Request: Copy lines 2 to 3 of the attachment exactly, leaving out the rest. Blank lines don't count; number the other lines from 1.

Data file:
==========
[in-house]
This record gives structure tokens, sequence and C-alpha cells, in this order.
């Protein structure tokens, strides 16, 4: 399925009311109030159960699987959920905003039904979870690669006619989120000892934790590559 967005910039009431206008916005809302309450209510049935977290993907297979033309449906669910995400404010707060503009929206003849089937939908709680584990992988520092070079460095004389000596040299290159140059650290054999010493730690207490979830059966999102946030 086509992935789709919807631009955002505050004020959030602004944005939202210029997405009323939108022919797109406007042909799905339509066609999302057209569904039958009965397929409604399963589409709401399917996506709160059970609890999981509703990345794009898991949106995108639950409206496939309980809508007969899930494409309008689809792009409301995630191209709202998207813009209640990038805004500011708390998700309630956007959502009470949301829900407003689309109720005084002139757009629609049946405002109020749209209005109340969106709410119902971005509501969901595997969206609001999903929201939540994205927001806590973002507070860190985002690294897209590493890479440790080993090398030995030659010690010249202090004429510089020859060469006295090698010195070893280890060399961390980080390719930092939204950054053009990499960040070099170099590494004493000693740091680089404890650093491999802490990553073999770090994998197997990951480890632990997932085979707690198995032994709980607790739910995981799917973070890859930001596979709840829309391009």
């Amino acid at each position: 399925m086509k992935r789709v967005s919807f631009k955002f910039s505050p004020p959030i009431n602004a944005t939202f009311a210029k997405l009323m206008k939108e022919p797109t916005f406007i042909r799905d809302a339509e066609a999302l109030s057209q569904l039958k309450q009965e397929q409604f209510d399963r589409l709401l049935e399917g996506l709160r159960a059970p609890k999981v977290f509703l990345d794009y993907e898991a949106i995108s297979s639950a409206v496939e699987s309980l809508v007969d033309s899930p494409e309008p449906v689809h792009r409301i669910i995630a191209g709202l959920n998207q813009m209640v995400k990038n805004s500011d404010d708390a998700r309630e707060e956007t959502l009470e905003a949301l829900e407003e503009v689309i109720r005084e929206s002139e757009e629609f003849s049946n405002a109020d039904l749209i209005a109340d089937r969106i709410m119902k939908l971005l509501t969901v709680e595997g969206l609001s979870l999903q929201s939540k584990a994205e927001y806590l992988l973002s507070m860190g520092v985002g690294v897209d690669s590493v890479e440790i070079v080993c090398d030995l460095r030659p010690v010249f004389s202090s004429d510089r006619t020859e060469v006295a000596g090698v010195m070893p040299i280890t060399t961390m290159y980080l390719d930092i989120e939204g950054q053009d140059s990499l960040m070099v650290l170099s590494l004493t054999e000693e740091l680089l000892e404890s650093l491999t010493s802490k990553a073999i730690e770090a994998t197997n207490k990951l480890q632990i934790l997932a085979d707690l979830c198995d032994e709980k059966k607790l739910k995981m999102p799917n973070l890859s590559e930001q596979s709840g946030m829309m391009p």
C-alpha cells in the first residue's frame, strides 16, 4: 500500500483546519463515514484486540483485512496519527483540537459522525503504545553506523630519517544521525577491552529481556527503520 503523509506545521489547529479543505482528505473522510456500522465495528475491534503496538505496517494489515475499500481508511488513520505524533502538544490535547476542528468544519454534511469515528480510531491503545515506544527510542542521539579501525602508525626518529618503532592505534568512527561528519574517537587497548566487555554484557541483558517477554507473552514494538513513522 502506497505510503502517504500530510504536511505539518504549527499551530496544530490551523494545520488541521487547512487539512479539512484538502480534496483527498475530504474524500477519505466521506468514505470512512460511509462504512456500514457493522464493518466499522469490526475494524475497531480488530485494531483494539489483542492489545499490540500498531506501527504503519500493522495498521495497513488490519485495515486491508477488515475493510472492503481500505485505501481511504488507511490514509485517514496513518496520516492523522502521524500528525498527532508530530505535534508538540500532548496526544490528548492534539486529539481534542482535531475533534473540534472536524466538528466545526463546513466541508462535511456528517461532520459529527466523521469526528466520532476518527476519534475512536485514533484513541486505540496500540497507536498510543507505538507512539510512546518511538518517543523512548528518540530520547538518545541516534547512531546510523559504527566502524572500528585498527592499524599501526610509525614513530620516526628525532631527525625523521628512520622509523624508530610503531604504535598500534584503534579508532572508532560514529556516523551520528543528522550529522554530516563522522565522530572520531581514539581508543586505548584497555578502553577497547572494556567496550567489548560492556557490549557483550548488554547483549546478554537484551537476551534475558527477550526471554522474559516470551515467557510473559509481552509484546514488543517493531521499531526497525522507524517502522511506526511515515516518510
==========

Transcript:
This record gives structure tokens, sequence and C-alpha cells, in this order.
């Protein structure tokens, strides 16, 4: 399925009311109030159960699987959920905003039904979870690669006619989120000892934790590559 967005910039009431206008916005809302309450209510049935977290993907297979033309449906669910995400404010707060503009929206003849089937939908709680584990992988520092070079460095004389000596040299290159140059650290054999010493730690207490979830059966999102946030 086509992935789709919807631009955002505050004020959030602004944005939202210029997405009323939108022919797109406007042909799905339509066609999302057209569904039958009965397929409604399963589409709401399917996506709160059970609890999981509703990345794009898991949106995108639950409206496939309980809508007969899930494409309008689809792009409301995630191209709202998207813009209640990038805004500011708390998700309630956007959502009470949301829900407003689309109720005084002139757009629609049946405002109020749209209005109340969106709410119902971005509501969901595997969206609001999903929201939540994205927001806590973002507070860190985002690294897209590493890479440790080993090398030995030659010690010249202090004429510089020859060469006295090698010195070893280890060399961390980080390719930092939204950054053009990499960040070099170099590494004493000693740091680089404890650093491999802490990553073999770090994998197997990951480890632990997932085979707690198995032994709980607790739910995981799917973070890859930001596979709840829309391009």